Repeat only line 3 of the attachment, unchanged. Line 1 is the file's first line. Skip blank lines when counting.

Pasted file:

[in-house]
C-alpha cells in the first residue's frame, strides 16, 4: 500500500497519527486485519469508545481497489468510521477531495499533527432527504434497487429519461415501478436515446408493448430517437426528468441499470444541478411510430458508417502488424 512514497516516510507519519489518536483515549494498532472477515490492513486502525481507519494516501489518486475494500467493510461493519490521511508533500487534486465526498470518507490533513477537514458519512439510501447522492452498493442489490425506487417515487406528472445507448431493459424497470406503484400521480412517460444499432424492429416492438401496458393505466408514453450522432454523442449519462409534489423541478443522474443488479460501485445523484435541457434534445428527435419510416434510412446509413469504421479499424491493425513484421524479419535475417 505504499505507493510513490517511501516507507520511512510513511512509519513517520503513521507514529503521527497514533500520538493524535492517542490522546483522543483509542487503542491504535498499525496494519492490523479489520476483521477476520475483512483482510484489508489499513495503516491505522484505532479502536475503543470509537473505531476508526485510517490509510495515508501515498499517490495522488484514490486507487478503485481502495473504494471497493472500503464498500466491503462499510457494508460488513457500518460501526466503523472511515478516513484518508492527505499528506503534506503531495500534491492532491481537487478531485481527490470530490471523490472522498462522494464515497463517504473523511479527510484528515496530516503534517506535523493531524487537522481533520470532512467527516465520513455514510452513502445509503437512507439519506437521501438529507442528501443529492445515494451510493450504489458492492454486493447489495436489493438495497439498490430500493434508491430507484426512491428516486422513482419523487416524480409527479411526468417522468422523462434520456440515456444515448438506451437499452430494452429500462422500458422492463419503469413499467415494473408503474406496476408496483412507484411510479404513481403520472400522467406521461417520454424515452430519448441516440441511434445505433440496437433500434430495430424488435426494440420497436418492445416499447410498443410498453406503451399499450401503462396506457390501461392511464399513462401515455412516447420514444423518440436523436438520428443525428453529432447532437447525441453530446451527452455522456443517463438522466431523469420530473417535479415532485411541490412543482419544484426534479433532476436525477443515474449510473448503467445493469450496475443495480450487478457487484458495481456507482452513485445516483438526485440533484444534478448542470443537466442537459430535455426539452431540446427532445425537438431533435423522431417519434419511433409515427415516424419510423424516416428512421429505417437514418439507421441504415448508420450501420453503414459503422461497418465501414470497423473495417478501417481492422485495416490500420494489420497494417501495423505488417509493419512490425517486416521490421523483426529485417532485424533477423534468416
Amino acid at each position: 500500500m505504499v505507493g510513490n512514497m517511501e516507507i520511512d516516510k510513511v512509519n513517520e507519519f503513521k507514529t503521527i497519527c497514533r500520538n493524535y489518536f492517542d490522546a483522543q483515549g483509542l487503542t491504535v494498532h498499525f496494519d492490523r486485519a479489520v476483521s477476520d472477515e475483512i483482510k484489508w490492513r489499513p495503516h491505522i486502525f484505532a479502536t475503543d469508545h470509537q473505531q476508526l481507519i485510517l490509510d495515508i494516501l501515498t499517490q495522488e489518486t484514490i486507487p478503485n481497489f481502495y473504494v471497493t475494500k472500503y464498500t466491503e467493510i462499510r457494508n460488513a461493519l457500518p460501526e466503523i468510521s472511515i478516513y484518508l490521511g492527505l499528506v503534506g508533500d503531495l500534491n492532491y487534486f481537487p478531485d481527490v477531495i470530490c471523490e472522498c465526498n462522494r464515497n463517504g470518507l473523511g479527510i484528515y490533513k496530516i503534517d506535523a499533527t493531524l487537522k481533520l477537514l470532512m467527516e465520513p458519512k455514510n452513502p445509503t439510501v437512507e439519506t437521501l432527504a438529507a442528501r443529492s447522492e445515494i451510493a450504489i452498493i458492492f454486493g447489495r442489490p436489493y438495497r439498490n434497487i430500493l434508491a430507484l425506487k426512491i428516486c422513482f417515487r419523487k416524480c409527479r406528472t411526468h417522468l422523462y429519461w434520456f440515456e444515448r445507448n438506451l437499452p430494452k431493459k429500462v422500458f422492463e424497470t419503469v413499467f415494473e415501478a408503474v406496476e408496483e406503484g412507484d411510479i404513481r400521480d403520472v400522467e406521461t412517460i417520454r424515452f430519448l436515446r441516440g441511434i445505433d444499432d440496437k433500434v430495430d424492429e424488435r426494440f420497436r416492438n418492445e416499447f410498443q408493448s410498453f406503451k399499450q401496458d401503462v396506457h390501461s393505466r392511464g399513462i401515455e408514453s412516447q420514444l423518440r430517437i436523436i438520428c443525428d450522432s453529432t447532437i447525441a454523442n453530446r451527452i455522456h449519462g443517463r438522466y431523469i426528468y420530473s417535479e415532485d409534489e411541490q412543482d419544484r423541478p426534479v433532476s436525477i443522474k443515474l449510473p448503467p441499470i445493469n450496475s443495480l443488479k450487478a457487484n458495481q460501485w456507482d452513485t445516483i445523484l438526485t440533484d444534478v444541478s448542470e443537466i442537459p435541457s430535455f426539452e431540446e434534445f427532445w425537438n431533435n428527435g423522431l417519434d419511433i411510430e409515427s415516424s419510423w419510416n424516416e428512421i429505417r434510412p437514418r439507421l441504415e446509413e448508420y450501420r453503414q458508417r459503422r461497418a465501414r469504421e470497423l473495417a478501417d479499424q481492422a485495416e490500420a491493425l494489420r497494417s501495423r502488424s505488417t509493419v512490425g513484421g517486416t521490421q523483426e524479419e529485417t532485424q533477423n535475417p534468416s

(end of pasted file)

Amino acid at each position: 500500500m505504499v505507493g510513490n512514497m517511501e516507507i520511512d516516510k510513511v512509519n513517520e507519519f503513521k507514529t503521527i497519527c497514533r500520538n493524535y489518536f492517542d490522546a483522543q483515549g483509542l487503542t491504535v494498532h498499525f496494519d492490523r486485519a479489520v476483521s477476520d472477515e475483512i483482510k484489508w490492513r489499513p495503516h491505522i486502525f484505532a479502536t475503543d469508545h470509537q473505531q476508526l481507519i485510517l490509510d495515508i494516501l501515498t499517490q495522488e489518486t484514490i486507487p478503485n481497489f481502495y473504494v471497493t475494500k472500503y464498500t466491503e467493510i462499510r457494508n460488513a461493519l457500518p460501526e466503523i468510521s472511515i478516513y484518508l490521511g492527505l499528506v503534506g508533500d503531495l500534491n492532491y487534486f481537487p478531485d481527490v477531495i470530490c471523490e472522498c465526498n462522494r464515497n463517504g470518507l473523511g479527510i484528515y490533513k496530516i503534517d506535523a499533527t493531524l487537522k481533520l477537514l470532512m467527516e465520513p458519512k455514510n452513502p445509503t439510501v437512507e439519506t437521501l432527504a438529507a442528501r443529492s447522492e445515494i451510493a450504489i452498493i458492492f454486493g447489495r442489490p436489493y438495497r439498490n434497487i430500493l434508491a430507484l425506487k426512491i428516486c422513482f417515487r419523487k416524480c409527479r406528472t411526468h417522468l422523462y429519461w434520456f440515456e444515448r445507448n438506451l437499452p430494452k431493459k429500462v422500458f422492463e424497470t419503469v413499467f415494473e415501478a408503474v406496476e408496483e406503484g412507484d411510479i404513481r400521480d403520472v400522467e406521461t412517460i417520454r424515452f430519448l436515446r441516440g441511434i445505433d444499432d440496437k433500434v430495430d424492429e424488435r426494440f420497436r416492438n418492445e416499447f410498443q408493448s410498453f406503451k399499450q401496458d401503462v396506457h390501461s393505466r392511464g399513462i401515455e408514453s412516447q420514444l423518440r430517437i436523436i438520428c443525428d450522432s453529432t447532437i447525441a454523442n453530446r451527452i455522456h449519462g443517463r438522466y431523469i426528468y420530473s417535479e415532485d409534489e411541490q412543482d419544484r423541478p426534479v433532476s436525477i443522474k443515474l449510473p448503467p441499470i445493469n450496475s443495480l443488479k450487478a457487484n458495481q460501485w456507482d452513485t445516483i445523484l438526485t440533484d444534478v444541478s448542470e443537466i442537459p435541457s430535455f426539452e431540446e434534445f427532445w425537438n431533435n428527435g423522431l417519434d419511433i411510430e409515427s415516424s419510423w419510416n424516416e428512421i429505417r434510412p437514418r439507421l441504415e446509413e448508420y450501420r453503414q458508417r459503422r461497418a465501414r469504421e470497423l473495417a478501417d479499424q481492422a485495416e490500420a491493425l494489420r497494417s501495423r502488424s505488417t509493419v512490425g513484421g517486416t521490421q523483426e524479419e529485417t532485424q533477423n535475417p534468416s